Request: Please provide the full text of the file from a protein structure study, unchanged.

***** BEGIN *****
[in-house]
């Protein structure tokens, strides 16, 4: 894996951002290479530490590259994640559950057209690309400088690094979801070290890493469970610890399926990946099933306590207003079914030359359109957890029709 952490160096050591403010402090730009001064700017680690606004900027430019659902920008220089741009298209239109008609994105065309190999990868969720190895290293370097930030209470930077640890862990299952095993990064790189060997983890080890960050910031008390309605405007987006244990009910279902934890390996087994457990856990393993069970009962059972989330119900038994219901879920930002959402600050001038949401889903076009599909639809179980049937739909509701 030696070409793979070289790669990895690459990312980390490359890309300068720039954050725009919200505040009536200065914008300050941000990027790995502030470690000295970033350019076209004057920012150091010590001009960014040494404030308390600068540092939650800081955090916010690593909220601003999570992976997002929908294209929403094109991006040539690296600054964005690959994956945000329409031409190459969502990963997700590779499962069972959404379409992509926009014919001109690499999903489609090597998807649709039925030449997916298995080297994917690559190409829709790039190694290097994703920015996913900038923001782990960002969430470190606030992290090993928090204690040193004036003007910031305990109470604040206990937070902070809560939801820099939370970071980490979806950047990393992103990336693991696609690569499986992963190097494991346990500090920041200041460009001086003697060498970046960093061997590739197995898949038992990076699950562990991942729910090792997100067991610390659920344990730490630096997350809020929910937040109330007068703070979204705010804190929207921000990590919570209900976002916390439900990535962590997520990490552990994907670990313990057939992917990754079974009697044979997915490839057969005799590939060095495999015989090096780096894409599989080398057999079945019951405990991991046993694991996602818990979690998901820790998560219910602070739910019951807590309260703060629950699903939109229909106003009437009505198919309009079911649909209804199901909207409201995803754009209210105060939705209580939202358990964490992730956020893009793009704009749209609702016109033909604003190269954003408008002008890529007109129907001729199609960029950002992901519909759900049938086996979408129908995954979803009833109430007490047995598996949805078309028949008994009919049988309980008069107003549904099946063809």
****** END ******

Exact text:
[in-house]
């Protein structure tokens, strides 16, 4: 894996951002290479530490590259994640559950057209690309400088690094979801070290890493469970610890399926990946099933306590207003079914030359359109957890029709 952490160096050591403010402090730009001064700017680690606004900027430019659902920008220089741009298209239109008609994105065309190999990868969720190895290293370097930030209470930077640890862990299952095993990064790189060997983890080890960050910031008390309605405007987006244990009910279902934890390996087994457990856990393993069970009962059972989330119900038994219901879920930002959402600050001038949401889903076009599909639809179980049937739909509701 030696070409793979070289790669990895690459990312980390490359890309300068720039954050725009919200505040009536200065914008300050941000990027790995502030470690000295970033350019076209004057920012150091010590001009960014040494404030308390600068540092939650800081955090916010690593909220601003999570992976997002929908294209929403094109991006040539690296600054964005690959994956945000329409031409190459969502990963997700590779499962069972959404379409992509926009014919001109690499999903489609090597998807649709039925030449997916298995080297994917690559190409829709790039190694290097994703920015996913900038923001782990960002969430470190606030992290090993928090204690040193004036003007910031305990109470604040206990937070902070809560939801820099939370970071980490979806950047990393992103990336693991696609690569499986992963190097494991346990500090920041200041460009001086003697060498970046960093061997590739197995898949038992990076699950562990991942729910090792997100067991610390659920344990730490630096997350809020929910937040109330007068703070979204705010804190929207921000990590919570209900976002916390439900990535962590997520990490552990994907670990313990057939992917990754079974009697044979997915490839057969005799590939060095495999015989090096780096894409599989080398057999079945019951405990991991046993694991996602818990979690998901820790998560219910602070739910019951807590309260703060629950699903939109229909106003009437009505198919309009079911649909209804199901909207409201995803754009209210105060939705209580939202358990964490992730956020893009793009704009749209609702016109033909604003190269954003408008002008890529007109129907001729199609960029950002992901519909759900049938086996979408129908995954979803009833109430007490047995598996949805078309028949008994009919049988309980008069107003549904099946063809």